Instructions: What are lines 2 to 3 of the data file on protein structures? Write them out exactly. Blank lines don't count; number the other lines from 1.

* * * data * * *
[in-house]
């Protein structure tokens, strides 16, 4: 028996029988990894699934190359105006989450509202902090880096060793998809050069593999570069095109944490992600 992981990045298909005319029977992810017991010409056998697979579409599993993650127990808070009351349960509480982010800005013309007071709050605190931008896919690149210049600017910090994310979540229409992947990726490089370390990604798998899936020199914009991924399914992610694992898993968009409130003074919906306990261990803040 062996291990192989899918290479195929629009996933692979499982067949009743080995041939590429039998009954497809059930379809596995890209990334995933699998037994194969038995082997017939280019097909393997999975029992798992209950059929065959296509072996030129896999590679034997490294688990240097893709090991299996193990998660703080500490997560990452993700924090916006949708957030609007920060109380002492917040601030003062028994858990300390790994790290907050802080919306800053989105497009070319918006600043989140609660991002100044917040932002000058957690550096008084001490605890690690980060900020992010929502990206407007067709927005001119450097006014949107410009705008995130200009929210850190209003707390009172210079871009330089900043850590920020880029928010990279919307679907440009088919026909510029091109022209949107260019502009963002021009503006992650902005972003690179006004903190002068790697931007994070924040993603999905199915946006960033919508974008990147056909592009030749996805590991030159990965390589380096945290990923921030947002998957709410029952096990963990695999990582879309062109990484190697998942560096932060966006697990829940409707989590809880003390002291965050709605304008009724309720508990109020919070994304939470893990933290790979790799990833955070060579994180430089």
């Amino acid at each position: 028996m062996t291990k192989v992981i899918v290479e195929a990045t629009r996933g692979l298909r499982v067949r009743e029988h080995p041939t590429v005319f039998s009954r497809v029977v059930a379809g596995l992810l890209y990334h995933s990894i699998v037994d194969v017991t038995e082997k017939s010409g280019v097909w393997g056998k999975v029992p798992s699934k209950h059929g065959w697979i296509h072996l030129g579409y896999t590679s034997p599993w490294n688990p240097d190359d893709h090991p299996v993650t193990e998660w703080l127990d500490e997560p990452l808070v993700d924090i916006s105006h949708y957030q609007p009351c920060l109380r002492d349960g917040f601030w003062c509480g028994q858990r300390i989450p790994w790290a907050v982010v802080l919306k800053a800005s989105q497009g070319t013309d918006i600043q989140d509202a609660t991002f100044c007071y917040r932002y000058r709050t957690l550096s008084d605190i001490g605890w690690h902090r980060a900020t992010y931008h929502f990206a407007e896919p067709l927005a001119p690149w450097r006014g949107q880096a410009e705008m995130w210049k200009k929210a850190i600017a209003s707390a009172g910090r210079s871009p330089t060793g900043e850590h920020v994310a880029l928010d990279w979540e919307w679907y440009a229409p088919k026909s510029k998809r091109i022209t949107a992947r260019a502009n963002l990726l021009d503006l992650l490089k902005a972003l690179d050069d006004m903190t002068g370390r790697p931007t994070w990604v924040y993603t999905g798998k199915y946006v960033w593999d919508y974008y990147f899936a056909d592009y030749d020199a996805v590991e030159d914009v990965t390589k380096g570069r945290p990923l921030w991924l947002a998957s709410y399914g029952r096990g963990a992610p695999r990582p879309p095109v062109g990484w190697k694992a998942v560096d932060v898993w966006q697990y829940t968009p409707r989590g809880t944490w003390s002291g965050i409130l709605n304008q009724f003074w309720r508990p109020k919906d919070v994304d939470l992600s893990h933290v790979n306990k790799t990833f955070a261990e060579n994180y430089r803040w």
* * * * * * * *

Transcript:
């Protein structure tokens, strides 16, 4: 028996029988990894699934190359105006989450509202902090880096060793998809050069593999570069095109944490992600 992981990045298909005319029977992810017991010409056998697979579409599993993650127990808070009351349960509480982010800005013309007071709050605190931008896919690149210049600017910090994310979540229409992947990726490089370390990604798998899936020199914009991924399914992610694992898993968009409130003074919906306990261990803040 062996291990192989899918290479195929629009996933692979499982067949009743080995041939590429039998009954497809059930379809596995890209990334995933699998037994194969038995082997017939280019097909393997999975029992798992209950059929065959296509072996030129896999590679034997490294688990240097893709090991299996193990998660703080500490997560990452993700924090916006949708957030609007920060109380002492917040601030003062028994858990300390790994790290907050802080919306800053989105497009070319918006600043989140609660991002100044917040932002000058957690550096008084001490605890690690980060900020992010929502990206407007067709927005001119450097006014949107410009705008995130200009929210850190209003707390009172210079871009330089900043850590920020880029928010990279919307679907440009088919026909510029091109022209949107260019502009963002021009503006992650902005972003690179006004903190002068790697931007994070924040993603999905199915946006960033919508974008990147056909592009030749996805590991030159990965390589380096945290990923921030947002998957709410029952096990963990695999990582879309062109990484190697998942560096932060966006697990829940409707989590809880003390002291965050709605304008009724309720508990109020919070994304939470893990933290790979790799990833955070060579994180430089």
């Amino acid at each position: 028996m062996t291990k192989v992981i899918v290479e195929a990045t629009r996933g692979l298909r499982v067949r009743e029988h080995p041939t590429v005319f039998s009954r497809v029977v059930a379809g596995l992810l890209y990334h995933s990894i699998v037994d194969v017991t038995e082997k017939s010409g280019v097909w393997g056998k999975v029992p798992s699934k209950h059929g065959w697979i296509h072996l030129g579409y896999t590679s034997p599993w490294n688990p240097d190359d893709h090991p299996v993650t193990e998660w703080l127990d500490e997560p990452l808070v993700d924090i916006s105006h949708y957030q609007p009351c920060l109380r002492d349960g917040f601030w003062c509480g028994q858990r300390i989450p790994w790290a907050v982010v802080l919306k800053a800005s989105q497009g070319t013309d918006i600043q989140d509202a609660t991002f100044c007071y917040r932002y000058r709050t957690l550096s008084d605190i001490g605890w690690h902090r980060a900020t992010y931008h929502f990206a407007e896919p067709l927005a001119p690149w450097r006014g949107q880096a410009e705008m995130w210049k200009k929210a850190i600017a209003s707390a009172g910090r210079s871009p330089t060793g900043e850590h920020v994310a880029l928010d990279w979540e919307w679907y440009a229409p088919k026909s510029k998809r091109i022209t949107a992947r260019a502009n963002l990726l021009d503006l992650l490089k902005a972003l690179d050069d006004m903190t002068g370390r790697p931007t994070w990604v924040y993603t999905g798998k199915y946006v960033w593999d919508y974008y990147f899936a056909d592009y030749d020199a996805v590991e030159d914009v990965t390589k380096g570069r945290p990923l921030w991924l947002a998957s709410y399914g029952r096990g963990a992610p695999r990582p879309p095109v062109g990484w190697k694992a998942v560096d932060v898993w966006q697990y829940t968009p409707r989590g809880t944490w003390s002291g965050i409130l709605n304008q009724f003074w309720r508990p109020k919906d919070v994304d939470l992600s893990h933290v790979n306990k790799t990833f955070a261990e060579n994180y430089r803040w």